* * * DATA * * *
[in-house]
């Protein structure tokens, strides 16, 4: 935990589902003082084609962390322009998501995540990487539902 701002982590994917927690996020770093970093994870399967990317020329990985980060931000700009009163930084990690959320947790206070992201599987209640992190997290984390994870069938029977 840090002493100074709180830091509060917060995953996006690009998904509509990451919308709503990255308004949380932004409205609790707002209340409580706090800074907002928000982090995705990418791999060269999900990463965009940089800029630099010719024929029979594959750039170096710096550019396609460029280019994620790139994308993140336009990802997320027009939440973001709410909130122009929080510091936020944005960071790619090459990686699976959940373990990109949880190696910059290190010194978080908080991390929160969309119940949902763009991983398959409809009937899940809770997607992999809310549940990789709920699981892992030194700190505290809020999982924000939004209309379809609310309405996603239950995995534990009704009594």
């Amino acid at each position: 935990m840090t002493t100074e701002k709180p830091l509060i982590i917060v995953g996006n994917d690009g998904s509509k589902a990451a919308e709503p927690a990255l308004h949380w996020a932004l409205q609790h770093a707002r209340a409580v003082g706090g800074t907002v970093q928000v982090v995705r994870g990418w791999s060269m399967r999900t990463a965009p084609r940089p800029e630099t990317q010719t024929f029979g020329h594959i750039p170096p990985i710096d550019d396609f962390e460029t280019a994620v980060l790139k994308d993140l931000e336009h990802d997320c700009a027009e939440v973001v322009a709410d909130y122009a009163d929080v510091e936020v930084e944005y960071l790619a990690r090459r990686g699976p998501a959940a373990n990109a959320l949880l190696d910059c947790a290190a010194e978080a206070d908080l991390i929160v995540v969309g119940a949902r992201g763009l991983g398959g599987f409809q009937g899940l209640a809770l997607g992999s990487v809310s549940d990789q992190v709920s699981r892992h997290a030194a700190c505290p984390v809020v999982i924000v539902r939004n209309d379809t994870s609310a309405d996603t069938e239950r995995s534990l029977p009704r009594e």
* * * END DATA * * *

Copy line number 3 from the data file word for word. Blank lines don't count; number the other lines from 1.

């Amino acid at each position: 935990m840090t002493t100074e701002k709180p830091l509060i982590i917060v995953g996006n994917d690009g998904s509509k589902a990451a919308e709503p927690a990255l308004h949380w996020a932004l409205q609790h770093a707002r209340a409580v003082g706090g800074t907002v970093q928000v982090v995705r994870g990418w791999s060269m399967r999900t990463a965009p084609r940089p800029e630099t990317q010719t024929f029979g020329h594959i750039p170096p990985i710096d550019d396609f962390e460029t280019a994620v980060l790139k994308d993140l931000e336009h990802d997320c700009a027009e939440v973001v322009a709410d909130y122009a009163d929080v510091e936020v930084e944005y960071l790619a990690r090459r990686g699976p998501a959940a373990n990109a959320l949880l190696d910059c947790a290190a010194e978080a206070d908080l991390i929160v995540v969309g119940a949902r992201g763009l991983g398959g599987f409809q009937g899940l209640a809770l997607g992999s990487v809310s549940d990789q992190v709920s699981r892992h997290a030194a700190c505290p984390v809020v999982i924000v539902r939004n209309d379809t994870s609310a309405d996603t069938e239950r995995s534990l029977p009704r009594e």